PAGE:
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Official Tourism Website of Bruce County, Ontario, Canada

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15 Places to Explore the Outdoors

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The Best Places to Get Outside in Bruce County
The Best Places to Get Outside in Bruce County

Bruce County encompasses a wide variety of outdoor spaces, ranging from tranquil forest trails in the interior, long beaches along the lakeshore, as well as the famed clifftops and bluffs of the Peninsula region.

It features a variety of explorations for visitors and locals alike, looking to find quality time shared outdoors, anytime of year. Here's an easy guide to 15 places to explore the outdoors across the three regions of Bruce County. Some are closer to town and some are a little further up and off the beaten path.

Deep in the heart of the Bruce County Interior
Deep in the heart of the Bruce County Interior

The Apple Rail Trail

This 2.6km trail is near the Bruce Botanical Food Gardens and leads you along a leisurely stroll through a heritage flower garden and apple tree plantation before it merges with the former CN Rail Trail to the Ripley-Huron Community Centre. Great for hiking and biking.

Greenock Swamp and Schmidt Lake

Ontario's single largest forested wetland, approximately 8,094 hectares in size and home to unique carnivorous pitcher plants, the swamp is near the historic village of Cargill. A short walking trail from the road leads you to a floating boardwalk at the Schmidt Lake lookout. The swamp has a rich history, and was once well known for its old growth white pine stands before the logging days. If you are visiting between the months of May and August, take a tour of the Greenock at https://visitwalkerton.com/explore/greenock-swamp-tours/274/ and experience the enchanting history of the area.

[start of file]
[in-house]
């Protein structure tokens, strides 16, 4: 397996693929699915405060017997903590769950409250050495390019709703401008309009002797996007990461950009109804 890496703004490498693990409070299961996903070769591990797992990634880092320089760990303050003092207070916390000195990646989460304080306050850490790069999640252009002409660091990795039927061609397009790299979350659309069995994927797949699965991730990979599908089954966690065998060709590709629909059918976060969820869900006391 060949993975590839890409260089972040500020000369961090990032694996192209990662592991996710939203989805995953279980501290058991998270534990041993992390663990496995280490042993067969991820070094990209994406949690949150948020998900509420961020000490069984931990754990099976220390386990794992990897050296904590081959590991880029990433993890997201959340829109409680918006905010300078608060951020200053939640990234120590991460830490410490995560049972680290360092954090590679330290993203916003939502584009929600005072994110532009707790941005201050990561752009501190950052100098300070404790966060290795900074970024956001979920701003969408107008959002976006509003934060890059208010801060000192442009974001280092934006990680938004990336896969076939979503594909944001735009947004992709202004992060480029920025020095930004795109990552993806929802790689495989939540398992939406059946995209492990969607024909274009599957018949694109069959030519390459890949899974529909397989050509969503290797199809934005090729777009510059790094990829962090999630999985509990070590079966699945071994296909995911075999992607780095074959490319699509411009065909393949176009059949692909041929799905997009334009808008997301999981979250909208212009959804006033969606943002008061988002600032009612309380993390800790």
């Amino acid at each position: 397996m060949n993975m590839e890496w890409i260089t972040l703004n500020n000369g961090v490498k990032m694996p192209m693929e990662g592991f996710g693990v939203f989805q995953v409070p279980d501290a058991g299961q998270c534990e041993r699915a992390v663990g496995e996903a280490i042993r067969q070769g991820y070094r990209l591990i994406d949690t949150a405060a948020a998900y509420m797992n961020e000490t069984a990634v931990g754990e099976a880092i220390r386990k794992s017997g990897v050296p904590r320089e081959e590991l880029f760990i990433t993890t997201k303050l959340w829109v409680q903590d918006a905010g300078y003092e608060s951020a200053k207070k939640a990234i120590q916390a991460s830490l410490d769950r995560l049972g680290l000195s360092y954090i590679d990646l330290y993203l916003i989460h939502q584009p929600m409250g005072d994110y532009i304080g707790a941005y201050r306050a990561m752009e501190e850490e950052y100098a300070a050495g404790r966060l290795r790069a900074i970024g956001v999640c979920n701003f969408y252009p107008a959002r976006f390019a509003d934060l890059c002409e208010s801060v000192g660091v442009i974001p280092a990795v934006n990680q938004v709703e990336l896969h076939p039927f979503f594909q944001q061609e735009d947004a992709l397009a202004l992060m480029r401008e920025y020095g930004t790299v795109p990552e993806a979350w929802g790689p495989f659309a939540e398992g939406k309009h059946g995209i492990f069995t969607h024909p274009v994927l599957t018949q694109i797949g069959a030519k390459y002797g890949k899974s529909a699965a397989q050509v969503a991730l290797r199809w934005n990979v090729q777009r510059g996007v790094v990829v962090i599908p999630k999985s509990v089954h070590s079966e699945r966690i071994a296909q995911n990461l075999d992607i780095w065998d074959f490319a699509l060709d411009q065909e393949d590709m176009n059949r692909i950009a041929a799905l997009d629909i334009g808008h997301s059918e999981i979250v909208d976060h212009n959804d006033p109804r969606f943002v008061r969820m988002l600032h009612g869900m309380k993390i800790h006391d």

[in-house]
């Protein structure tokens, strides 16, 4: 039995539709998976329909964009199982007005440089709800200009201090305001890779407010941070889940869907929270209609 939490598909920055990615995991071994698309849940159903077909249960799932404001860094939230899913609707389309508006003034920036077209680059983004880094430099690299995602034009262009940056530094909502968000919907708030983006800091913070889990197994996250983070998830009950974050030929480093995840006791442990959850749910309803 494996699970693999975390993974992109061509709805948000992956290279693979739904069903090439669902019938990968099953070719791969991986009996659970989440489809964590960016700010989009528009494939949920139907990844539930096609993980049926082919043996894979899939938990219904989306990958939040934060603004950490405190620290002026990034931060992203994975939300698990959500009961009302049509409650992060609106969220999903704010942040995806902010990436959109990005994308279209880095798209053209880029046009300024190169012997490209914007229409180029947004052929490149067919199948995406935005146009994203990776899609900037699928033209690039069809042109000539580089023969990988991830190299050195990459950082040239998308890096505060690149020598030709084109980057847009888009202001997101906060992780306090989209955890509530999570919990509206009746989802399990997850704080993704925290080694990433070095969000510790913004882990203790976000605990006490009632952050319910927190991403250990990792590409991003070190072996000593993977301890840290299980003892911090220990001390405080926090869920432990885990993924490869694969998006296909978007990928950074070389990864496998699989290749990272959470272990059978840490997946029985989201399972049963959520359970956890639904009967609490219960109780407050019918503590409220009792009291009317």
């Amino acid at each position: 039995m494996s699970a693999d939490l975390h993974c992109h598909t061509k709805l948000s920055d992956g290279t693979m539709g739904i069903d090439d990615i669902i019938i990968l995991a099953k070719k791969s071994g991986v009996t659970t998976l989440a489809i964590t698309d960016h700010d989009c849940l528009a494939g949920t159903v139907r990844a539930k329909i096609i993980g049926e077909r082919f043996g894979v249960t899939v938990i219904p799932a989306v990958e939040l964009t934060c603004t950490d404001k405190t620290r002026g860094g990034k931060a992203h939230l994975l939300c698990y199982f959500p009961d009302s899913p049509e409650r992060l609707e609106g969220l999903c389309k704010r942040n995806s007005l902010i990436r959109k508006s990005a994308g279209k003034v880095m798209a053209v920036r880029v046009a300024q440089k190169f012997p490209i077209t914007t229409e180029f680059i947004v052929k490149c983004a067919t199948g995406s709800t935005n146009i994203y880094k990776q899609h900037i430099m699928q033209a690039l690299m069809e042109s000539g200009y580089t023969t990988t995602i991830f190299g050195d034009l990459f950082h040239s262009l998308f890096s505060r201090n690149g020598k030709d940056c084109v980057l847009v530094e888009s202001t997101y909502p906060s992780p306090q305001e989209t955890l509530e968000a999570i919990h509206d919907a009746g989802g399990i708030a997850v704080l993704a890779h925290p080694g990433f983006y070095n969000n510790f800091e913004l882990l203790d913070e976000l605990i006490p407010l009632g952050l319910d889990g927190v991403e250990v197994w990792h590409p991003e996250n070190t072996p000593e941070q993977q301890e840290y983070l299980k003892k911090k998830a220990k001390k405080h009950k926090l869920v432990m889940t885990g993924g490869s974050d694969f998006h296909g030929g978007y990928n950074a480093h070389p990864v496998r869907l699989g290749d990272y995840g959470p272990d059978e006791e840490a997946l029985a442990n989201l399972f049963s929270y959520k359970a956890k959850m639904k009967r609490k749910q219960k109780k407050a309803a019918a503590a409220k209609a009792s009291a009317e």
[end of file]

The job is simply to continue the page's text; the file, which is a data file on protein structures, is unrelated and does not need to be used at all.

The Saugeen River Trail

An easy trail 5.5 km long with loops, just outside the town of Kincardine. Ideal for walking, cycling, cross-country skiing, or snowshoeing, the forested trail meanders alongside the scenic Saugeen River. A great option for a solitary bike ride, or taking the family out on a nature walk.

Paddling the Saugeen River

With long stretches of calm water, the Saugeen is ideal for beginner paddlers, and a great option for family outings. Launch at one of many well marked access points, starting at Hanover Park. The Saugeen weaves across the county for 102 km before emptying into Lake Huron, at Southampton, providing multiple options for future floats downstream.

McBeath

Spend the night at McBeath Campground at McBeath Conservation Area, along the Saugeen river. This paddle access only campsite makes for a great overnighter getaway along the river just outside of Paisley. Exploring the artistic village at the end of your paddle is a must - the town is alive with colourful murals that detail life in the river, heritage trails, as well as eclectic shops and places to dine.

Saugeen Bluffs Conservation Area

Further downstream, this family and horse camping area has 15km of rugged trails that run through a mature Sugar Maple forest along the Saugeen River. The trail leads to a scenic view of the Saugeen River and the clay banks famously known as the 'Bluffs'. The park is 4km north of Paisley and has approximately 200 camping sites that accommodate both tent and trailer users, as well as seasonals. The unique horse camping sites are spacious and provide ample room for equestrians and their steeds to find peace and quiet in the great outdoors. The Bluffs open the last weekend in April and close following the Thanksgiving weekend.

Along The Lakeshore
Along The Lakeshore

Stoney Island Conservation Area

A day-use park nearby Tiverton, with over 6 km of multi-use trails suitable for beginner to intermediate in difficulty and open year round. Maintained by the Kincardine Ski Club, this is a popular park in the winter with groomed trails for snowshoeing and skiing.

Inverhuron Provincial Park